Thursday, 19 March 2009

Animals Found At Chernobyl With Deformities

Radiation has affected animals living near the site of Ukraine's Chernobyl nuclear disaster far worse than was previously thought, a study out this week shows, challenging beliefs that wildlife was recovering.

The study, published in the latest Royal Society Biology Letters, presents the most extensive data set ever compiled on the abundance of animals at and around the Chernobyl site. "Abundance" is relative in this case, however, since scientists Anders Moller and Timothy Mousseau determined that insect, bird and other animal populations have dramatically diminished there in the two decades following the disaster. "Chronic, continuous exposure to low dose radiation appears to be the cause," Mousseau, director of the Chernobyl Research Initiative at the University of South Carolina, said. For three years, he and Moller conducted population censuses on invertebrates at more than 700 sites near Chernobyl. At each site the researchers measured radiation levels, using Geiger counters and aerial scan data. They also counted numbers of bumblebees, butterflies, grasshoppers, dragonflies and spider webs.

The research reveals that numbers of bumblebees, butterflies, spiders, grasshoppers and other invertebrates were lower in contaminated sites than other areas because of high levels of radiation left over from the blast in April 1986.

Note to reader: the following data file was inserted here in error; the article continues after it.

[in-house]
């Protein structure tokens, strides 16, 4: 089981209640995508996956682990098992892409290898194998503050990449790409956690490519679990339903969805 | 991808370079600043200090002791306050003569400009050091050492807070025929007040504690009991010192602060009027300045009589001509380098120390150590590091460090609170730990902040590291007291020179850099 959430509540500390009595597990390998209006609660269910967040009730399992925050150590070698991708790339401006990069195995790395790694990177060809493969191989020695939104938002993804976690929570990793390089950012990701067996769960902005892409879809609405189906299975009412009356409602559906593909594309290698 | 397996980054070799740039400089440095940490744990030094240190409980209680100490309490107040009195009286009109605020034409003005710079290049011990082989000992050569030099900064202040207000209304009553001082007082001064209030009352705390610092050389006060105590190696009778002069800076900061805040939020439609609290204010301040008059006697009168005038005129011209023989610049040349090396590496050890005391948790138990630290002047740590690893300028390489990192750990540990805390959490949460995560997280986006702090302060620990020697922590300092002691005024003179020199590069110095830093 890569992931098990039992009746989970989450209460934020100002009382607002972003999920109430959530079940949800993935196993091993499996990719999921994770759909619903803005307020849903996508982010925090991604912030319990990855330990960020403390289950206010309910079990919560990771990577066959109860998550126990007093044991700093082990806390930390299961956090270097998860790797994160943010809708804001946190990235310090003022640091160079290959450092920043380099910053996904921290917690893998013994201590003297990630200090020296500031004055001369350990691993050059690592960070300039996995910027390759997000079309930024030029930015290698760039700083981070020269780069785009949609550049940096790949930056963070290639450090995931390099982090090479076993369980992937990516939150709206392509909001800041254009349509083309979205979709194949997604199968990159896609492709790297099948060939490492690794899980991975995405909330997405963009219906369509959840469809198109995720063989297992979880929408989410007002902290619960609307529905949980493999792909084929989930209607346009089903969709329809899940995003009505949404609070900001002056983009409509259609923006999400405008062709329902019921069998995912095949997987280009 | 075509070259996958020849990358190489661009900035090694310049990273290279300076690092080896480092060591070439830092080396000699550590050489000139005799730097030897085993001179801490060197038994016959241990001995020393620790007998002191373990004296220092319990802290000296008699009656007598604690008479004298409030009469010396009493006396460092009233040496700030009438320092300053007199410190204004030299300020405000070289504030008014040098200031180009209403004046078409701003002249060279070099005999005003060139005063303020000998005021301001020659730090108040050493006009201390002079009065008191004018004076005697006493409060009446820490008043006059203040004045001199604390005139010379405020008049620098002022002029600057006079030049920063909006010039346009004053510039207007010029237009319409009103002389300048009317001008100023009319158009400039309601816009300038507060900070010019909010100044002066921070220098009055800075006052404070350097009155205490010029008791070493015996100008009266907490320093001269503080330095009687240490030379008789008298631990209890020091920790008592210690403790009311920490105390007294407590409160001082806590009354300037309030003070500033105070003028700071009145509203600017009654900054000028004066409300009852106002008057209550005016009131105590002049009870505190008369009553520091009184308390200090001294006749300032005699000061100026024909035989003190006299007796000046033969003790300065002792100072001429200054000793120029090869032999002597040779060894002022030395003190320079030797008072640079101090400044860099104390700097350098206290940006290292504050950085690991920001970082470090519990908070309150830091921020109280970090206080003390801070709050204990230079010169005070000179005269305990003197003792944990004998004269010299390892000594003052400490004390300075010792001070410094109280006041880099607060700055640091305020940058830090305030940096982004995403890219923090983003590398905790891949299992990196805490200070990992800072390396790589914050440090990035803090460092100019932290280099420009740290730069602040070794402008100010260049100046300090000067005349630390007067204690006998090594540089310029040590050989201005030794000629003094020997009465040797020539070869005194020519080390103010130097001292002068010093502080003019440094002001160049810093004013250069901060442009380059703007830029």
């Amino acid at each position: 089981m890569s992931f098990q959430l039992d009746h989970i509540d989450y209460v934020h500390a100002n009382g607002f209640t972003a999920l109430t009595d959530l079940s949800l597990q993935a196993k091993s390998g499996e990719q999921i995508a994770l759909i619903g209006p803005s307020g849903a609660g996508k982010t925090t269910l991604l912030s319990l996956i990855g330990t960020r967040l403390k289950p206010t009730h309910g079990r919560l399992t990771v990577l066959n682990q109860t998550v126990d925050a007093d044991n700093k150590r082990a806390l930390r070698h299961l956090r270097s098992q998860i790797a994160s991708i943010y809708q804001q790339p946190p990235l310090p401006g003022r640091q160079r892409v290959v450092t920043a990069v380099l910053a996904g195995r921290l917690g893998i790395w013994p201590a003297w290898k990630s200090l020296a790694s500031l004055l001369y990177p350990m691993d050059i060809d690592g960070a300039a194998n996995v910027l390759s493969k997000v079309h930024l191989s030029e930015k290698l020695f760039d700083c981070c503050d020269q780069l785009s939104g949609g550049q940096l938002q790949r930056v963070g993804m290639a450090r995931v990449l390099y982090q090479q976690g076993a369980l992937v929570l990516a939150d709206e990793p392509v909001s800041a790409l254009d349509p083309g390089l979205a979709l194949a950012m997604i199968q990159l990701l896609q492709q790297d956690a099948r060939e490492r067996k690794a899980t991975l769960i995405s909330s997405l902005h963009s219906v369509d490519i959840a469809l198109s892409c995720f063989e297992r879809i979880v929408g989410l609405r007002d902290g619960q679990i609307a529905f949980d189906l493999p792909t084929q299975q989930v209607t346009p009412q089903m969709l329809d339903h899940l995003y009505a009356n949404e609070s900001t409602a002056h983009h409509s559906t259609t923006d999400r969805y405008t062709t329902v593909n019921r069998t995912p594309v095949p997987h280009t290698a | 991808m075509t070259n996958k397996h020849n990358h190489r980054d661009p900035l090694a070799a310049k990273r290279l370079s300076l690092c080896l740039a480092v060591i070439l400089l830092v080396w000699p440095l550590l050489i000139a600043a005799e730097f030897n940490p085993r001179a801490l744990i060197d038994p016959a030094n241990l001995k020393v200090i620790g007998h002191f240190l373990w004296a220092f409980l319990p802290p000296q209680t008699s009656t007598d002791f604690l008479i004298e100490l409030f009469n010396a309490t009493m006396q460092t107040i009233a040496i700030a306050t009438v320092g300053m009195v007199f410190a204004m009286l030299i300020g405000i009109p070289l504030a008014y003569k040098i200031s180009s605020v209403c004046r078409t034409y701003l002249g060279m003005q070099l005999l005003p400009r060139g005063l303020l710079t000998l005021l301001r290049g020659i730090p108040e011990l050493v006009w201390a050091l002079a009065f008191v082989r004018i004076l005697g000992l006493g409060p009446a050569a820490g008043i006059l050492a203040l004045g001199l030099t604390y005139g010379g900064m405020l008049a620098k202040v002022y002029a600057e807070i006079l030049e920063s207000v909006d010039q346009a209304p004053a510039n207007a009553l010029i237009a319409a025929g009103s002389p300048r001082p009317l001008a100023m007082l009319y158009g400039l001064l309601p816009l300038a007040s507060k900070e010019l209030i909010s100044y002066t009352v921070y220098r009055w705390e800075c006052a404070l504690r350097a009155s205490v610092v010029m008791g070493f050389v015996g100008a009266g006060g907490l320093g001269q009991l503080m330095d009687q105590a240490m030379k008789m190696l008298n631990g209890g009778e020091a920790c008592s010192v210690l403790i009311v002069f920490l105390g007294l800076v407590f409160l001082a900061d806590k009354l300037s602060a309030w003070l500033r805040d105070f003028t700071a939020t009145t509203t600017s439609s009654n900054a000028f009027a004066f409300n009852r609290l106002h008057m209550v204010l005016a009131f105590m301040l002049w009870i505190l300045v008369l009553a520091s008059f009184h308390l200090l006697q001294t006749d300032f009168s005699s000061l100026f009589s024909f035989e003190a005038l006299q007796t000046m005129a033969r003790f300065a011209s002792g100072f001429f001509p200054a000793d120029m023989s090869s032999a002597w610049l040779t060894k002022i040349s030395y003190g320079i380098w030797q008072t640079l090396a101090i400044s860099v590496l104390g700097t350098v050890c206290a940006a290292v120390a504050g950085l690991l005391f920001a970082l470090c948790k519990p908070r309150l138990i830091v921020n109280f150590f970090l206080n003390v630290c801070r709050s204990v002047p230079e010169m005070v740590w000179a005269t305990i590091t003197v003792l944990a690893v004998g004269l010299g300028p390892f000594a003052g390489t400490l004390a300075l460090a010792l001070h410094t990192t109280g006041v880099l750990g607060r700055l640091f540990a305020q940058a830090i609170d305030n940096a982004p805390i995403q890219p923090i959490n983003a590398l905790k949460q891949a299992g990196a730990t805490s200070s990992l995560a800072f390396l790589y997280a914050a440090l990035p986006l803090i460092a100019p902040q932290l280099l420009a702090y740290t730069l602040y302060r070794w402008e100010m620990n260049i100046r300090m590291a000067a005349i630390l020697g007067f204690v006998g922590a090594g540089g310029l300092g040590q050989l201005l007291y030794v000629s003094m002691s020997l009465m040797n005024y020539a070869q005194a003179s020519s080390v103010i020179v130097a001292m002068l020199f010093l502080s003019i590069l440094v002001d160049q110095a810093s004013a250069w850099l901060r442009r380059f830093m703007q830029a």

This challenges earlier research that suggested animal populations were rebounding around the site of the Chernobyl explosion, which forced thousands of people to abandon their homes and evacuate the area.

Estimates of the number of deaths directly related to the accident vary. The World Health Organisation estimates the figure at 9,000 while the environmental group Greenpeace predicts an eventual death toll of 93,000.

A team from the National Centre for Scientific Research in France compared animal populations in radioactive areas with less contaminated plots and found some were nearly completely depleted of animal life. "We were amazed to see that there had been no studies on this subject," Anders Moller, a researcher at the National Centre for Scientific Research in France. "Ours was the first study to focus on the abundance of animal populations." "Usually (deformed) animals get eaten quickly, as it's hard to escape if your wings are not the same length," Moller said. "In this case we found a high incidence of deformed animals." "We wanted to ask the question: Are there more or fewer animals in the contaminated areas? Clearly there were fewer," said Moller, who has worked on Chernobyl since 1991.

The researchers also found that animals living near the reactor had more deformities, including discolouration and stunted limbs, than normal.

Mousseau and Moller have since identified high mutations in many different species of birds, plants and animals, including humans. Children living near the plant continue to be monitored, as many suffered from thyroid cancer right after the nuclear blast. More recent tests "show significant negative impacts" on the blood cell counts of local children. "The truth is that accidents do happen, so there likely will be a future nuclear accident somewhere," Mousseau warned. "We also face the threat of nuclear terrorism, so I'm hopeful our studies can shed light on the long-term consequences of radiation exposure."

Scietific American
Ruters Alertnet
International Herald Tribune

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